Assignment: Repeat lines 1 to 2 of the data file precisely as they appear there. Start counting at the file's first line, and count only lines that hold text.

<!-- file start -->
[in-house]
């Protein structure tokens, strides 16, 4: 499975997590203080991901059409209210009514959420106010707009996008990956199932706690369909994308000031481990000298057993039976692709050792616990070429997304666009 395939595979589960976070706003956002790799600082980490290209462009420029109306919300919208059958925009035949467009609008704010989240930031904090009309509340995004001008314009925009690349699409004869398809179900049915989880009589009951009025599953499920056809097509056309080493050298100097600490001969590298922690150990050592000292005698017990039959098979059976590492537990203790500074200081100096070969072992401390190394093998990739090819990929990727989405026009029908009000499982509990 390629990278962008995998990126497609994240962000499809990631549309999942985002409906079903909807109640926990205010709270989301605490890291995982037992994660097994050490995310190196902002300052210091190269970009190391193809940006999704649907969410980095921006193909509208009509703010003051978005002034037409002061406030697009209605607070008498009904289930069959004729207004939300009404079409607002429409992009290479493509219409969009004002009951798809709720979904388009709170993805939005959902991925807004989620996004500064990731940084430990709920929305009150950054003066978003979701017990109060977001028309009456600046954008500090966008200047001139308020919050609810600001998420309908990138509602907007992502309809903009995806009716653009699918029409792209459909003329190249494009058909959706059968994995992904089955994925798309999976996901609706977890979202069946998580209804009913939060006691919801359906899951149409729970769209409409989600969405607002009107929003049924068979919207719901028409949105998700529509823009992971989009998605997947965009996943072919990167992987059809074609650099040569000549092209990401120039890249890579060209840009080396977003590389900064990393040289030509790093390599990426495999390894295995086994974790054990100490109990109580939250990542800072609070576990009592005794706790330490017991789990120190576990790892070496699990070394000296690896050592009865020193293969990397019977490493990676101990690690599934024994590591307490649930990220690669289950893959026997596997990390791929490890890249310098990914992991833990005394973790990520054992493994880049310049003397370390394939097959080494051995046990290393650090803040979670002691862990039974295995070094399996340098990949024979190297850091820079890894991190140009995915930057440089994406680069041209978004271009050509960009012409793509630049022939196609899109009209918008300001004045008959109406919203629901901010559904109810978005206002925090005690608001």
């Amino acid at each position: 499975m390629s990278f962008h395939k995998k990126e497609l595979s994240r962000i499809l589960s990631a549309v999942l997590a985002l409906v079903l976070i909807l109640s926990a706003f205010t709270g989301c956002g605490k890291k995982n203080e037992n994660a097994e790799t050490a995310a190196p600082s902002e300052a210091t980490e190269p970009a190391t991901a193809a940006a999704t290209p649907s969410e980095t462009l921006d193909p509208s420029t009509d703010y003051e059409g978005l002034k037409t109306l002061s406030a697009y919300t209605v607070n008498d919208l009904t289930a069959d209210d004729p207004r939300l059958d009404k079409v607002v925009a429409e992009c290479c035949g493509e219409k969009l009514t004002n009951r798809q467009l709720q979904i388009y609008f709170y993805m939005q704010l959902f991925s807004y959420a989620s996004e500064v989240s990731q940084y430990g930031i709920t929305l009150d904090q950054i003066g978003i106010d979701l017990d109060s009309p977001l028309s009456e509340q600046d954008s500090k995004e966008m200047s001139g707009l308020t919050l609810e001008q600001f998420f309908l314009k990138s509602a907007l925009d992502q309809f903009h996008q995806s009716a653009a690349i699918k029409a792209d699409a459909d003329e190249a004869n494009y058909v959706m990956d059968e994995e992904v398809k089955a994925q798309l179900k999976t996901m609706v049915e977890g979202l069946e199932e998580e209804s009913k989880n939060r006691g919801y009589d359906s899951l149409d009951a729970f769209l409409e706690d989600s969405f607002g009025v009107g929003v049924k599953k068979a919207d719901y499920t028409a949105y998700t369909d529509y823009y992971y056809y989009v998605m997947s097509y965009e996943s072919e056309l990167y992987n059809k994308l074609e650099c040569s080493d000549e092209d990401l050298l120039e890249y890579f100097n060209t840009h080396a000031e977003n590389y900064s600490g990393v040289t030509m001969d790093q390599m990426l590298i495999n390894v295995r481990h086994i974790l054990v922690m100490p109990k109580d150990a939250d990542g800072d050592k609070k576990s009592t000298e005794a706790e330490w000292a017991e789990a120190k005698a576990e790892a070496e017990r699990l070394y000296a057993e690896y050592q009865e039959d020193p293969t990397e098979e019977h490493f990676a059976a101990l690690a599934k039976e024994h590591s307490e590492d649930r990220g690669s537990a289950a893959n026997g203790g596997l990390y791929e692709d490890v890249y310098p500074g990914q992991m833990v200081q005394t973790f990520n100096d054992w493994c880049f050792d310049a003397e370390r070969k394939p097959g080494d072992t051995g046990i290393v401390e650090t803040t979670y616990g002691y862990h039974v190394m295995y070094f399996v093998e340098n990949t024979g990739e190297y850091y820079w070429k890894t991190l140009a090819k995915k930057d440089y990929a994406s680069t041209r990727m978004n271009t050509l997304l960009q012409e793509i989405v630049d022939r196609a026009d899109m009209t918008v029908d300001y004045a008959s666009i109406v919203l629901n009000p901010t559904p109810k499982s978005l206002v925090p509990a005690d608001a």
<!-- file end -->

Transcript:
[in-house]
């Protein structure tokens, strides 16, 4: 499975997590203080991901059409209210009514959420106010707009996008990956199932706690369909994308000031481990000298057993039976692709050792616990070429997304666009 395939595979589960976070706003956002790799600082980490290209462009420029109306919300919208059958925009035949467009609008704010989240930031904090009309509340995004001008314009925009690349699409004869398809179900049915989880009589009951009025599953499920056809097509056309080493050298100097600490001969590298922690150990050592000292005698017990039959098979059976590492537990203790500074200081100096070969072992401390190394093998990739090819990929990727989405026009029908009000499982509990 390629990278962008995998990126497609994240962000499809990631549309999942985002409906079903909807109640926990205010709270989301605490890291995982037992994660097994050490995310190196902002300052210091190269970009190391193809940006999704649907969410980095921006193909509208009509703010003051978005002034037409002061406030697009209605607070008498009904289930069959004729207004939300009404079409607002429409992009290479493509219409969009004002009951798809709720979904388009709170993805939005959902991925807004989620996004500064990731940084430990709920929305009150950054003066978003979701017990109060977001028309009456600046954008500090966008200047001139308020919050609810600001998420309908990138509602907007992502309809903009995806009716653009699918029409792209459909003329190249494009058909959706059968994995992904089955994925798309999976996901609706977890979202069946998580209804009913939060006691919801359906899951149409729970769209409409989600969405607002009107929003049924068979919207719901028409949105998700529509823009992971989009998605997947965009996943072919990167992987059809074609650099040569000549092209990401120039890249890579060209840009080396977003590389900064990393040289030509790093390599990426495999390894295995086994974790054990100490109990109580939250990542800072609070576990009592005794706790330490017991789990120190576990790892070496699990070394000296690896050592009865020193293969990397019977490493990676101990690690599934024994590591307490649930990220690669289950893959026997596997990390791929490890890249310098990914992991833990005394973790990520054992493994880049310049003397370390394939097959080494051995046990290393650090803040979670002691862990039974295995070094399996340098990949024979190297850091820079890894991190140009995915930057440089994406680069041209978004271009050509960009012409793509630049022939196609899109009209918008300001004045008959109406919203629901901010559904109810978005206002925090005690608001």